So why don't we just do the same with regular for-profit corporations? If you want any of the speech rights of a person, above and beyond trade speech required to market, sell, and service your products, you have to pay income tax on your gross, not net. If you and your shareholders prefer your favorable tax status, so you can go about your business of being a business, then stop pretending you are a person, limit your speech to trade speech, and go back to being what you are supposed to be.

Comment Re:Maybe (Score 1) 420

IIRC the VW problem was found while the researchers were testing a BMW X5 side-by-side, and noticed that the VW's emissions varied widely over the test parameters while the BMW's didn't.

In other words, while the tests might not represent typical driving conditions, at least one company figured out how to build engines and emission systems that meet standards in more varied and realistic driving conditions. Diesel can be clean (enough to meet the spirit and letter of the law), but at least one vendor (and possibly many others) bend or break the rules rather than invest in the necessary technology to achieve those goals.

(Disclaimer: We have a BMW X5 diesel. The car is about four years old, and we had to have its horse piss tank refilled this summer because the car had started a countdown towards "vehicle will not start in X miles" unless we kept that emission system functional.)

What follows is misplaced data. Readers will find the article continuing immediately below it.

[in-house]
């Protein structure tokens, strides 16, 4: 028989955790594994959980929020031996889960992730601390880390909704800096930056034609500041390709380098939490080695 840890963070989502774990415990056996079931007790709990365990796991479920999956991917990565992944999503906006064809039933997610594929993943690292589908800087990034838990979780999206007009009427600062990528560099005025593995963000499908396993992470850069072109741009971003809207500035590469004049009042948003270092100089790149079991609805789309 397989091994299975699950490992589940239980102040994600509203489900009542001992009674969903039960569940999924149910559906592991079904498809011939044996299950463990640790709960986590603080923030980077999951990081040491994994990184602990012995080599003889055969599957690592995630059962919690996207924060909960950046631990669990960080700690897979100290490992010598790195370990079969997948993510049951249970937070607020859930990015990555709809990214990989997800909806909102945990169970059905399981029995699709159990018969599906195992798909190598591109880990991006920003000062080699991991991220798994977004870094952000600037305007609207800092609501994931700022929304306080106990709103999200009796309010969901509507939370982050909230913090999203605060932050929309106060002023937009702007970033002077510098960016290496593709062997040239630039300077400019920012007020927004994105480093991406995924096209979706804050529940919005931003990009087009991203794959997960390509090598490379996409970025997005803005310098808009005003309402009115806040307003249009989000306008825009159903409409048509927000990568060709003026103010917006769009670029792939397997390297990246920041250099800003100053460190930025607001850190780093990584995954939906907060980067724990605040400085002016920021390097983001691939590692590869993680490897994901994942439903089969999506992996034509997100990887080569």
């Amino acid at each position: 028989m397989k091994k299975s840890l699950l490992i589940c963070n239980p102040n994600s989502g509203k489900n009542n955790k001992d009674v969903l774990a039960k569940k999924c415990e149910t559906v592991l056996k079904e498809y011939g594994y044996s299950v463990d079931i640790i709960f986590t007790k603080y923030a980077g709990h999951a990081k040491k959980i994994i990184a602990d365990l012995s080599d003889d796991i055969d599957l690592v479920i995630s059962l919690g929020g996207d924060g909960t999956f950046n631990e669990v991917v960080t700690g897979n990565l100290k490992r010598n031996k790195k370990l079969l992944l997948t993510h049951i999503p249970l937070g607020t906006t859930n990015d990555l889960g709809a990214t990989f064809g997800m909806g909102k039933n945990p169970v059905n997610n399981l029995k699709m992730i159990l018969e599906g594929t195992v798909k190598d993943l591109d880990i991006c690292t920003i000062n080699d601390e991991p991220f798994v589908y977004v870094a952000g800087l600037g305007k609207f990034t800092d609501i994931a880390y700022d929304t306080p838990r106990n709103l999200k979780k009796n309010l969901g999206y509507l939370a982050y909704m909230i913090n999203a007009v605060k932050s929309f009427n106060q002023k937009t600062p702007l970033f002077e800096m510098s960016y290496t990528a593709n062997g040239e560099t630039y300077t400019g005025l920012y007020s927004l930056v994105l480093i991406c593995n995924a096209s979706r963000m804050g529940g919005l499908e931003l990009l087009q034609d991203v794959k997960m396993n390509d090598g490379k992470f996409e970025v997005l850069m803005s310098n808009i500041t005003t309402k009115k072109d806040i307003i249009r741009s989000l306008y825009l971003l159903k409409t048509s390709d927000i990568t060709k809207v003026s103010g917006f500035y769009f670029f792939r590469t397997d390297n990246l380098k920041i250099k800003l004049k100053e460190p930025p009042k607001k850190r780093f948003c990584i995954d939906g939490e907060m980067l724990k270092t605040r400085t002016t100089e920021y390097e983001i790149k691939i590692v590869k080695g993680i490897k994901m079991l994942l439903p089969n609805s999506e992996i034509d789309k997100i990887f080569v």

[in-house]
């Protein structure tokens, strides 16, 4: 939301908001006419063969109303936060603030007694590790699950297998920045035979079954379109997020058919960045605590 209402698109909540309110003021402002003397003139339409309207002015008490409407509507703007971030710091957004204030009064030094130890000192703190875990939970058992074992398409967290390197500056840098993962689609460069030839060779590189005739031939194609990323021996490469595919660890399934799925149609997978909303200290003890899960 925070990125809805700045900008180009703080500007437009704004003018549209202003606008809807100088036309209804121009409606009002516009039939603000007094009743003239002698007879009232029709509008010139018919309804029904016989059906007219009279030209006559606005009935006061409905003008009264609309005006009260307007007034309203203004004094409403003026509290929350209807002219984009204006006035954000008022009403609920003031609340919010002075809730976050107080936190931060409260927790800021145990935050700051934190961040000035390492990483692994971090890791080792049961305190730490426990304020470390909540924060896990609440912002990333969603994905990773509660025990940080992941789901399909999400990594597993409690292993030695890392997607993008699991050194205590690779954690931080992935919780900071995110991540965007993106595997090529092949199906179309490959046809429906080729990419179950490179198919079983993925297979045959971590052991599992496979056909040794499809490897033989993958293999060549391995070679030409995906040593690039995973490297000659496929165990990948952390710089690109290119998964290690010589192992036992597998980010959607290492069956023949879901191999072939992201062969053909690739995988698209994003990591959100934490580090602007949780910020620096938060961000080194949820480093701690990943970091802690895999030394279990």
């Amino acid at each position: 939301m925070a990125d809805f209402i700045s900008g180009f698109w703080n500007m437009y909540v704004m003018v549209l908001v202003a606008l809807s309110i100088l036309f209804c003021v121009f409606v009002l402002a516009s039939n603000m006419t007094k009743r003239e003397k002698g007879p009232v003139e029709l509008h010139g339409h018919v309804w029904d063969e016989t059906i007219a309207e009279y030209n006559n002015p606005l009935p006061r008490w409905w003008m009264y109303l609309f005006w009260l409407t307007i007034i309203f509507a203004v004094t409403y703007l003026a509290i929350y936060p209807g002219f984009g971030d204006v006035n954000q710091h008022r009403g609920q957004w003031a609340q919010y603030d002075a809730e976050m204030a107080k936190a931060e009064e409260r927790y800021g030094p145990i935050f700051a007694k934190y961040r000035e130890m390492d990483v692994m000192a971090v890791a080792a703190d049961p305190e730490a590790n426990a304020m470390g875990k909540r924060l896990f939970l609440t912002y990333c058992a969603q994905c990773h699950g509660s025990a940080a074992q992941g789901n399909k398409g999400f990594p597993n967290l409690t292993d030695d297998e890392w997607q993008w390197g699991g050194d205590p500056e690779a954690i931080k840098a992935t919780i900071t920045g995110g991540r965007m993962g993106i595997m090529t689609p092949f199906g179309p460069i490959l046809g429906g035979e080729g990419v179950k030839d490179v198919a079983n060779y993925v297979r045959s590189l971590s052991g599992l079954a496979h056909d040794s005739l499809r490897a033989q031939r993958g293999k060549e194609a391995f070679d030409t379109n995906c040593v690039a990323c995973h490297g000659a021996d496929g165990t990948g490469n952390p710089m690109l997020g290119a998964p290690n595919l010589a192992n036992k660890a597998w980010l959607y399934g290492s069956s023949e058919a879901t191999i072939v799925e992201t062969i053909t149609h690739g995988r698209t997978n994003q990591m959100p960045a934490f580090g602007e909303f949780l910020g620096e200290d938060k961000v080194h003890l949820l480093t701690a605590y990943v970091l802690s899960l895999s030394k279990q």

Comment Re:How about some REAL information? (Score 1) 330

You are still overgeneralizing.

-GMOs are *NOT* bad.

This is a broad generalization. It's akin to saying "Chemical sweeteners are *NOT* bad" because you tested sucrose and aspartame and saccharine, while not testing ethylene glycol. Were a company truly evil, for example, they could probably create a plant that would be deliberately dangerous. Or, there could be a side effect that's not well caught in testing, such as a change to potatoes that make them taste like magic but also occasionally contain high levels of solanine.

Are any of the GMOs on the market bad? Well no, probably not. But saying "GMOs are *NOT* bad" full stop is giving up on a valid argument for oversight and regulation, and against using untested products in our food supply. That argument complements your point about the harmful indirect side effects of using certain GMOs; it doesn't compete with it.

(To the pro-GMO audience, of course traditional cross-pollination techniques could also yield things dangerous to eat. But saying "we've been doing it for thousands of years" is a worthless point, because that means we've had thousands of years of other people to test on to learn what seems okay versus what sickens and kills them.)

"What people have been reduced to are mere 3-D representations of their own data." -- Arthur Miller